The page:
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Lt.-Colonel Arthur J. Fremantle, Three Months in the Southern States, May, 1863. (search)
caused a disagreeable sensation about the throat. Mr. Smythe then gave me to understand that I must remain a prisoner for the present. He conducted me to a room in the Bowmont House hotel, and I found myself speedily surrounded by a group of eager and excited citizens, who had been summoned by Smythe to conduct my examination. At first they were inclined to be disagreeable. They examined my clothes, and argued as to whether they were of English manufacture. Some, who had been in London, asked me questions about the streets of the metropolis, and about my regiment. One remarked that I was mighty young for a lootenantcolonel. When I suggested that they should treat me with proper respect until I was proved to be a spy, they replied that their city had been brutally pillaged by the Yankees, and that there were many suspicious characters about. Every thing now looked very threatening, and it became evident to me that nothing would relieve the minds of these men so much
Lt.-Colonel Arthur J. Fremantle, Three Months in the Southern States, June, 1863. (search)
st time since I left Havana, I really suffered from the heat. At 10 A. M., I called on General Cooper, Adjutantgeneral to the Confederate forces, and senior general in the army. He is brother-in-law to Mr. Mason, the Southern Commissioner in London. I then called upon Mr. Benjamin, the Secretary of State, who made an appointment with me to meet him at his house at 7 P. M. The public offices are handsome stone buildings, and seem to be well arranged for business. I found at least as much dcross the Potomac; and before I left headquarters this morning, I saw Longstreet's corps beginning to follow in the same direction. 23d June, 1863 (Tuesday). Lawley and I went to inspect the site of Mr. Mason's (the Southern Commissioner in London) once pretty house — a melancholy scene. It had been charmingly situated near the outskirts of the town, and by all accounts must have been a delightful little place. When Lawley saw it seven months ago, it was then only a ruin; but since that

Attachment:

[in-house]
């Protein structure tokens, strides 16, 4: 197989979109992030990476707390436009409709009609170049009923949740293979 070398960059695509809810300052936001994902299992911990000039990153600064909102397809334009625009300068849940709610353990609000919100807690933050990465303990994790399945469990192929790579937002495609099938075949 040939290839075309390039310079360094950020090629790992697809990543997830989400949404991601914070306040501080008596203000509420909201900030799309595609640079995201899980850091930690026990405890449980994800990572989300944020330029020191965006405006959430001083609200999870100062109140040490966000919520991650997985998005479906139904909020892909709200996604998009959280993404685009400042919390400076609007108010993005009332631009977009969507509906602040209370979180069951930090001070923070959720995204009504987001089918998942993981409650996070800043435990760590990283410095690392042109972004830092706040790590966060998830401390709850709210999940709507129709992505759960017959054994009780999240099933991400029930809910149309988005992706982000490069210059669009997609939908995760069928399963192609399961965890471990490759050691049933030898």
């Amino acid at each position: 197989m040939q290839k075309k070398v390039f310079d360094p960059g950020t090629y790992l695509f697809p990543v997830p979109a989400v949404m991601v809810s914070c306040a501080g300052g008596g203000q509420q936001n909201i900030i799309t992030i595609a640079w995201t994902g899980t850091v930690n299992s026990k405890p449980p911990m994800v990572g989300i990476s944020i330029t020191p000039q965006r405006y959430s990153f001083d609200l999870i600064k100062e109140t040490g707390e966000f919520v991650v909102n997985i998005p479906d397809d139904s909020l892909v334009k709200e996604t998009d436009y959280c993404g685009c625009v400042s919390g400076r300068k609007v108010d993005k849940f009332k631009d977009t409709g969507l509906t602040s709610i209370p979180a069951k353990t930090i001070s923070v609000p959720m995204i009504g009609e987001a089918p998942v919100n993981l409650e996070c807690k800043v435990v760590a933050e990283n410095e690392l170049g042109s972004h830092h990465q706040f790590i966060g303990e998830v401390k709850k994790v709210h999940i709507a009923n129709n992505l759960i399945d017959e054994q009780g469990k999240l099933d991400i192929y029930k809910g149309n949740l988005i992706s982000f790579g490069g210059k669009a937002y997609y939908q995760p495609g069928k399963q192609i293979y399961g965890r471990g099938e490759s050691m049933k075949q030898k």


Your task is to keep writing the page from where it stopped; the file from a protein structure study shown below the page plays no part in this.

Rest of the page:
Lt.-Colonel Arthur J. Fremantle, Three Months in the Southern States, July, 1863. (search)
n, not to their dirty state, but to the fact of their being gray, the rebel color. I replied to this very disagreeable assertion in as conciliating a way as I possibly could; and in answer to his question as to who I was, I said that I was an English traveller. He then said that his wife was an English lady from Preston. I next expressed my pride of being a countryman of his wife's. He then told me in tones that admitted of no contradiction, that Preston was just forty-five miles east of London; and he afterwards launched into torrents of invectives againstthe rebels, who had run him out of Virginia; and he stated his intention of killing them in great numbers to gratify his taste. With some difficulty I prevailed upon him and his rabid brethren to drink, which pacified them slightly for a time; but when the horse was brought out to be harnessed, it became evident I was not to be allowed to proceed without a row. I therefore addressed the crowd, and asked them quietly who among th